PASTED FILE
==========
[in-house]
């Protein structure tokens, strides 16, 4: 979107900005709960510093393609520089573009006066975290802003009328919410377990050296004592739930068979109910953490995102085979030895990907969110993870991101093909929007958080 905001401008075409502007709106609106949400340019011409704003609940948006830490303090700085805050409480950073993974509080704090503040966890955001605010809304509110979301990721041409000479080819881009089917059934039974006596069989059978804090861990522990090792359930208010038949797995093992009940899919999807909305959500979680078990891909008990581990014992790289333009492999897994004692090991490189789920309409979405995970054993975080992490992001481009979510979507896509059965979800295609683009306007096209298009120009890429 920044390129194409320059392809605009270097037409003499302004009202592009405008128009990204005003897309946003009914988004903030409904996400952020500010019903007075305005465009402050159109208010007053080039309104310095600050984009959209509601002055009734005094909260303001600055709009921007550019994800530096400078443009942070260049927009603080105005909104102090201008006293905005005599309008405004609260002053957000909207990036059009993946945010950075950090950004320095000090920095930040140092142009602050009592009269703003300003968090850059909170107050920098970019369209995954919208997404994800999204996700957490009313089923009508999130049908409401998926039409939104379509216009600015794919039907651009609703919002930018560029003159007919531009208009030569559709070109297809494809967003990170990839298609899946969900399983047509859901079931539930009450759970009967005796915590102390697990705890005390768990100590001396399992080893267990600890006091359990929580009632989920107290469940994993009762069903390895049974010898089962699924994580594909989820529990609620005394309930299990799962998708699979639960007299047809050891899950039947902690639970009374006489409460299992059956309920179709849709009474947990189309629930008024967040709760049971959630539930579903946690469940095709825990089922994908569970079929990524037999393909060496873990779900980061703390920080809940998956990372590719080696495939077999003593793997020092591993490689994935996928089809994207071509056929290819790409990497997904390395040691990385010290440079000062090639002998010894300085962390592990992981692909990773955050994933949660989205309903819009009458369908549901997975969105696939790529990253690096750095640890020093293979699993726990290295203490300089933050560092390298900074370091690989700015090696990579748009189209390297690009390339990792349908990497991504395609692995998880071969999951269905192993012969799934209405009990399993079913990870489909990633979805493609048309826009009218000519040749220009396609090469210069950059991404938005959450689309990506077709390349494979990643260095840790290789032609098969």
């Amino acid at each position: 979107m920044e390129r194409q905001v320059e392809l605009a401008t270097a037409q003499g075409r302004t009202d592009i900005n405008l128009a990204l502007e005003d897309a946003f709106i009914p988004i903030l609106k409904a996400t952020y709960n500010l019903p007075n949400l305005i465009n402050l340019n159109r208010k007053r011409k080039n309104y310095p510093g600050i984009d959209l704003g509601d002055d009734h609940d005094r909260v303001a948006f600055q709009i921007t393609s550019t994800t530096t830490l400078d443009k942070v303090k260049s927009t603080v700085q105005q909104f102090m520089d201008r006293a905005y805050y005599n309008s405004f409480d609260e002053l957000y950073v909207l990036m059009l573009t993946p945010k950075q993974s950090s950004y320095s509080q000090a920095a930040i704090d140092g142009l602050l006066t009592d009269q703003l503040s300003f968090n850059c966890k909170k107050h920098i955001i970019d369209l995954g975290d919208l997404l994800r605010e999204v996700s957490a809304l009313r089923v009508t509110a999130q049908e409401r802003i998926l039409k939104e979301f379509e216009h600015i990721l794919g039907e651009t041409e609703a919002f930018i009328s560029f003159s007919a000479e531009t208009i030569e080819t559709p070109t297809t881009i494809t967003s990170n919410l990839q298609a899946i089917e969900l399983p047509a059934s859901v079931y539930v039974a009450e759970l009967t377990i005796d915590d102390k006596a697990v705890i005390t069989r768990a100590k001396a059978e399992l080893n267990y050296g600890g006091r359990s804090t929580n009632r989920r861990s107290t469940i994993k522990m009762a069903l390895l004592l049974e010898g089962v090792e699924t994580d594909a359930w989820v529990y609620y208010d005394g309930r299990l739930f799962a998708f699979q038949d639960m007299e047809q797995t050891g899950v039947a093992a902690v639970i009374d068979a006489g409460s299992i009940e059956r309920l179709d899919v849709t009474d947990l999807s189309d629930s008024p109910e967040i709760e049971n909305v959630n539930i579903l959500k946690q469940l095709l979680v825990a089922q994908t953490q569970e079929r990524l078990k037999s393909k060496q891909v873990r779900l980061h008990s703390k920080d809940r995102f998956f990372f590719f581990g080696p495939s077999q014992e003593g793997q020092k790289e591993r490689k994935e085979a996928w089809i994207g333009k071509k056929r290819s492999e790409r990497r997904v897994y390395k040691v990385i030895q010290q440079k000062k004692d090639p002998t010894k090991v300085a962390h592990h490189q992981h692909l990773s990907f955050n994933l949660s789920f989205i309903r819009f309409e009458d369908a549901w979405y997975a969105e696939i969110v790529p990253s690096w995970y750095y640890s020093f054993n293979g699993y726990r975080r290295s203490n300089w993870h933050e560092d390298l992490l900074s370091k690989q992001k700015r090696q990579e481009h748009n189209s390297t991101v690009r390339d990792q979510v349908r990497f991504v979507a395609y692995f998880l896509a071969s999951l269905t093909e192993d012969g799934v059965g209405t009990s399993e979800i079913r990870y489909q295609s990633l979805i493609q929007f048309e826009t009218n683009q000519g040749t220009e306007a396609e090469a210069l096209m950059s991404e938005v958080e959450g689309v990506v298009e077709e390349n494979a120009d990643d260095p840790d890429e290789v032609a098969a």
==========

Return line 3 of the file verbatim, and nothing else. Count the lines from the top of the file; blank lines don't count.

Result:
């Amino acid at each position: 979107m920044e390129r194409q905001v320059e392809l605009a401008t270097a037409q003499g075409r302004t009202d592009i900005n405008l128009a990204l502007e005003d897309a946003f709106i009914p988004i903030l609106k409904a996400t952020y709960n500010l019903p007075n949400l305005i465009n402050l340019n159109r208010k007053r011409k080039n309104y310095p510093g600050i984009d959209l704003g509601d002055d009734h609940d005094r909260v303001a948006f600055q709009i921007t393609s550019t994800t530096t830490l400078d443009k942070v303090k260049s927009t603080v700085q105005q909104f102090m520089d201008r006293a905005y805050y005599n309008s405004f409480d609260e002053l957000y950073v909207l990036m059009l573009t993946p945010k950075q993974s950090s950004y320095s509080q000090a920095a930040i704090d140092g142009l602050l006066t009592d009269q703003l503040s300003f968090n850059c966890k909170k107050h920098i955001i970019d369209l995954g975290d919208l997404l994800r605010e999204v996700s957490a809304l009313r089923v009508t509110a999130q049908e409401r802003i998926l039409k939104e979301f379509e216009h600015i990721l794919g039907e651009t041409e609703a919002f930018i009328s560029f003159s007919a000479e531009t208009i030569e080819t559709p070109t297809t881009i494809t967003s990170n919410l990839q298609a899946i089917e969900l399983p047509a059934s859901v079931y539930v039974a009450e759970l009967t377990i005796d915590d102390k006596a697990v705890i005390t069989r768990a100590k001396a059978e399992l080893n267990y050296g600890g006091r359990s804090t929580n009632r989920r861990s107290t469940i994993k522990m009762a069903l390895l004592l049974e010898g089962v090792e699924t994580d594909a359930w989820v529990y609620y208010d005394g309930r299990l739930f799962a998708f699979q038949d639960m007299e047809q797995t050891g899950v039947a093992a902690v639970i009374d068979a006489g409460s299992i009940e059956r309920l179709d899919v849709t009474d947990l999807s189309d629930s008024p109910e967040i709760e049971n909305v959630n539930i579903l959500k946690q469940l095709l979680v825990a089922q994908t953490q569970e079929r990524l078990k037999s393909k060496q891909v873990r779900l980061h008990s703390k920080d809940r995102f998956f990372f590719f581990g080696p495939s077999q014992e003593g793997q020092k790289e591993r490689k994935e085979a996928w089809i994207g333009k071509k056929r290819s492999e790409r990497r997904v897994y390395k040691v990385i030895q010290q440079k000062k004692d090639p002998t010894k090991v300085a962390h592990h490189q992981h692909l990773s990907f955050n994933l949660s789920f989205i309903r819009f309409e009458d369908a549901w979405y997975a969105e696939i969110v790529p990253s690096w995970y750095y640890s020093f054993n293979g699993y726990r975080r290295s203490n300089w993870h933050e560092d390298l992490l900074s370091k690989q992001k700015r090696q990579e481009h748009n189209s390297t991101v690009r390339d990792q979510v349908r990497f991504v979507a395609y692995f998880l896509a071969s999951l269905t093909e192993d012969g799934v059965g209405t009990s399993e979800i079913r990870y489909q295609s990633l979805i493609q929007f048309e826009t009218n683009q000519g040749t220009e306007a396609e090469a210069l096209m950059s991404e938005v958080e959450g689309v990506v298009e077709e390349n494979a120009d990643d260095p840790d890429e290789v032609a098969a």